The mustang, by its very lifestyle, has to be an athletic, strong and independent animal. They had to use their instincts and wits to survive on the open grazing ranges, and they can use this natural intelligence to become highly competitive horses. Mustangs are typically smaller horses due to the relatively poor pasture conditions in most areas they naturally roam. With the more recent infusion of some Thoroughbred and Draft Horse blood into the mustang lines, especially in the early 1900's, there are some fairly heavy and long legged types of mustangs, but these tend to be found only in specific wild herds, not as a general characteristic of the population.
The small and lithe body of the mustang makes it an excellent horse for competitive events that require speed and agility. Since they are a shorter horse they are also able to corner much faster than a longer legged horse, making them ideal for timed events that combine speed and agility. Many mustangs are used in gymkhana events were horses and riders have to weave in and out of poles at full speed, turn sharp turns around barrels and even move through pre-set obstacle type courses at high rates of speed. Barrel racers in competitive rodeo often favor the smaller and more compact size of the mustang over the longer bodied light horse breeds that are slower on the turns and have less "burst" for the straight run across the finish line.
The intelligence of the mustang also makes it a great breed for competitions that involve independent thinking. Like the Quarter Horse, the mustang, which was one of the foundation breeds in the Quarter Horse line, is an excellent stock horse in roping, penning and cutting competitions. These events combine the horse's quick reflexes; fast turns and ability to out think the cattle. Since these events require the horse and rider to work both together and the horse to respond independently to the movement of the animal, mustangs make and ideal match. Mustangs are also excellent in trail riding and reining type shows were flexibility as well as intelligence is a factor. Many mustangs are used as both working and competition horses and tends to do very well under more intense training programs than many other breeds. They do need to have lots of time in turnout pastures and areas and are not recommended as a horse that should be stabled more than necessary.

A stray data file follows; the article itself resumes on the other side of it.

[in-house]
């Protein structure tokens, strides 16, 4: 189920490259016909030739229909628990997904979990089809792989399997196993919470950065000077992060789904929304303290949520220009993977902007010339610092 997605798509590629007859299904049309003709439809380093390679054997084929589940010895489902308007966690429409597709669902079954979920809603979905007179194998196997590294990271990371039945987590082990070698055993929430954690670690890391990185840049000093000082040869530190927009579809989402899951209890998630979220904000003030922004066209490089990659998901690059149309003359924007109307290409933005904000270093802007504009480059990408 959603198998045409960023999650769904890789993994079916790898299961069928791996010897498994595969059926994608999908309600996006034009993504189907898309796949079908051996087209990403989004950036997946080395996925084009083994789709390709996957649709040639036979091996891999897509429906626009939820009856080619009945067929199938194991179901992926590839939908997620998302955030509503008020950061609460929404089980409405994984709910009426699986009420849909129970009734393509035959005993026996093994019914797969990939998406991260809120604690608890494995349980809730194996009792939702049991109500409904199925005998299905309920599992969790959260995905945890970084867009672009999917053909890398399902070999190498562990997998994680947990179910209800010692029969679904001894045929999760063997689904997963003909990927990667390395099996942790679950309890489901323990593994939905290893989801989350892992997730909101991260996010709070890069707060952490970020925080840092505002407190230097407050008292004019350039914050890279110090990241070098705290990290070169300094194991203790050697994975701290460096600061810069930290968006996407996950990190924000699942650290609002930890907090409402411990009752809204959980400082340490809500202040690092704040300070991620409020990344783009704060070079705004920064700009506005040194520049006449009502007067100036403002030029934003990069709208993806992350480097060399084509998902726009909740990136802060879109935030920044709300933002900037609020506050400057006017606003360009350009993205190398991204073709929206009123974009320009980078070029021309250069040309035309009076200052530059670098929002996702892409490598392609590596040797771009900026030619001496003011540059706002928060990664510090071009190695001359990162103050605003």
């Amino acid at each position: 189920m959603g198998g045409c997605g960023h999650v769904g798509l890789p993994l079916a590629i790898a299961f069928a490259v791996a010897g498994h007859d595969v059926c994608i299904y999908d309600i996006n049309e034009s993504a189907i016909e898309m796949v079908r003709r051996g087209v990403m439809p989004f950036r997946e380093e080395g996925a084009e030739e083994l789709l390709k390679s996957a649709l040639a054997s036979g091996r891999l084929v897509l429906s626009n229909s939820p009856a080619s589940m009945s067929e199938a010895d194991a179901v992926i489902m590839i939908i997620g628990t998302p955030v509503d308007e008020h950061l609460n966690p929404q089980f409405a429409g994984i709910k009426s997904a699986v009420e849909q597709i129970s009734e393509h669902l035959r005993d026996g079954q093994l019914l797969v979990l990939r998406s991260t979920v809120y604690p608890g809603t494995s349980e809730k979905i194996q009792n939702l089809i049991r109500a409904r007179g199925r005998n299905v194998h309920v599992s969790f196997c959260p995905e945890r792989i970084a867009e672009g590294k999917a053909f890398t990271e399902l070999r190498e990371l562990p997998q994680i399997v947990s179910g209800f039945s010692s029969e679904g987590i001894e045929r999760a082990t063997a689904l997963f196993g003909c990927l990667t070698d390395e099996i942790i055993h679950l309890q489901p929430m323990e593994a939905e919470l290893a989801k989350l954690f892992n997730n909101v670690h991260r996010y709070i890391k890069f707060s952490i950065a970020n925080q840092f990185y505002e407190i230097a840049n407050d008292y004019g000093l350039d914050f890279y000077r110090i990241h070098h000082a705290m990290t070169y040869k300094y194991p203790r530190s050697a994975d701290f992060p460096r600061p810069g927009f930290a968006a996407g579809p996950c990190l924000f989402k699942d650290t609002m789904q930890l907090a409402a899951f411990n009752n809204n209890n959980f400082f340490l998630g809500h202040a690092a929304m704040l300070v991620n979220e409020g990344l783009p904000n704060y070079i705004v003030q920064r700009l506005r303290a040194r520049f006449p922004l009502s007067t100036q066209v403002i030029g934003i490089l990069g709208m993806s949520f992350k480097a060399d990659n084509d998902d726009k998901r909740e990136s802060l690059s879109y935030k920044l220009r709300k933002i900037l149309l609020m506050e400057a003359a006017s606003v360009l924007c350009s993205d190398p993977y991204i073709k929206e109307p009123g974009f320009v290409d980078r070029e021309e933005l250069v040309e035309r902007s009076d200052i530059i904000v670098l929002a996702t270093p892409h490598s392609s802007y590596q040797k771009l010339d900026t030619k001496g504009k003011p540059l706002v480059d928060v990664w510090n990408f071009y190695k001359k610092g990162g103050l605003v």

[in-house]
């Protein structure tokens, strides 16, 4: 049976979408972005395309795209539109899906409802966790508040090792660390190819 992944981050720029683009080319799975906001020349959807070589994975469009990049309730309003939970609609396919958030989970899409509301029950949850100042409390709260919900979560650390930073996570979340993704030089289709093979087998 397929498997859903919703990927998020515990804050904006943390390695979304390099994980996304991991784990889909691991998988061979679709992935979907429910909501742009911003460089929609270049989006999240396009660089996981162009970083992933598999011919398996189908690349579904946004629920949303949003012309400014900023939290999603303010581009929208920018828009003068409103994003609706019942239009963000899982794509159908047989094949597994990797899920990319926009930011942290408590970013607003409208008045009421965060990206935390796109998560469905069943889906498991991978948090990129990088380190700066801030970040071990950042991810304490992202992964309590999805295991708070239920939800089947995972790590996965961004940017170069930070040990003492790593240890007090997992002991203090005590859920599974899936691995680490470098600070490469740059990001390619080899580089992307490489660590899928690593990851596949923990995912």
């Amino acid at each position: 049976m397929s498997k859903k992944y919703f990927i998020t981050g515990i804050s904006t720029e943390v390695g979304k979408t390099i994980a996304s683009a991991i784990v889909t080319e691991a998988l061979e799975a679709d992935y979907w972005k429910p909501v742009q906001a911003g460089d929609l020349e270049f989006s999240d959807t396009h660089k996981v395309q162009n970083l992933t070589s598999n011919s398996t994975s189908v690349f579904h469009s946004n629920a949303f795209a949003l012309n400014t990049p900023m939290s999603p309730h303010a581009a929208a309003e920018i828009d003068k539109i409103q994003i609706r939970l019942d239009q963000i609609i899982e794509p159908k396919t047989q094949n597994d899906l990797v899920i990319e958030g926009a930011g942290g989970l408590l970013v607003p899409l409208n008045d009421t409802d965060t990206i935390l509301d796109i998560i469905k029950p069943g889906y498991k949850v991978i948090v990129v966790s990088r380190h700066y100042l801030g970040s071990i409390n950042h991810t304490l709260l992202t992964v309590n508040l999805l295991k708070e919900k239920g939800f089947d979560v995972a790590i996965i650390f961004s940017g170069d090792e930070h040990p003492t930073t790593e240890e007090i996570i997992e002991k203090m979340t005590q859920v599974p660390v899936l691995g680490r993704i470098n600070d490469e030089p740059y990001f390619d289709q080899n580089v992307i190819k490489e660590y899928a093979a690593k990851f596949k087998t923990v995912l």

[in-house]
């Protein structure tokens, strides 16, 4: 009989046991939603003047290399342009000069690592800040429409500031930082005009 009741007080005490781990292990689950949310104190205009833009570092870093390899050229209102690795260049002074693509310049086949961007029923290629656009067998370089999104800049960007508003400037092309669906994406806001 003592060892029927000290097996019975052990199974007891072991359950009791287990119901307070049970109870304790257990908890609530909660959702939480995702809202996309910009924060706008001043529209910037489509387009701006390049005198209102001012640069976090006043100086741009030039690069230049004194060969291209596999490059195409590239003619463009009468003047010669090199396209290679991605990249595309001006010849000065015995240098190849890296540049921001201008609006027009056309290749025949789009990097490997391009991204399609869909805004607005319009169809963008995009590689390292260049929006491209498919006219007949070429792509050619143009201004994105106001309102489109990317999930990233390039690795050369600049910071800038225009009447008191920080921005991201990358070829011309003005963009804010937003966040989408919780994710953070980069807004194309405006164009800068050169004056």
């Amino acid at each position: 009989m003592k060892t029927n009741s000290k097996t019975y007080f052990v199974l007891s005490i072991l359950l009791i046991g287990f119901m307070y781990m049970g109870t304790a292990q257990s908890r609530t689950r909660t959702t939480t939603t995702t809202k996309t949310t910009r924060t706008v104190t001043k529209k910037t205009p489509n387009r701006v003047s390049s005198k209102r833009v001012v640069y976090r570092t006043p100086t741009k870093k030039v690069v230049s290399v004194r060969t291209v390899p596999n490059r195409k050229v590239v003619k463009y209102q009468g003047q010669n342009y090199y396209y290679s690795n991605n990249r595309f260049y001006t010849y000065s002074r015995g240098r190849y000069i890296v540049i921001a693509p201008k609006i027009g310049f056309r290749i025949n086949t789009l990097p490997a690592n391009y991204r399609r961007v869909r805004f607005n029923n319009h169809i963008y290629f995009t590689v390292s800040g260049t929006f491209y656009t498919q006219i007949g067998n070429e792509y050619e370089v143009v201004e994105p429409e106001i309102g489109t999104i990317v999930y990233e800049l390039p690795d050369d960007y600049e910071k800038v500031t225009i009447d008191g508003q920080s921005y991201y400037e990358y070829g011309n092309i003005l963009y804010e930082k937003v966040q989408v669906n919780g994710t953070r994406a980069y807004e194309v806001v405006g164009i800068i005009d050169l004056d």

Mustangs are not just used in western style riding events. Some of the leggier mustangs are used in show jumping and eventing, and are particularly popular with shorter riders or young adult riders. The spunk and fire in the mustang's personality make them very competitive, but they are also very well behaved horses once properly training and can adjust to almost any type of competitive event. Mustangs are also being shown in dressage competitions and events, again typically with the younger adult riders or the smaller adults. Mustangs can also be shown in driving competitions although training a mustang for driving or carriage work does require some special skills and a lot of patience.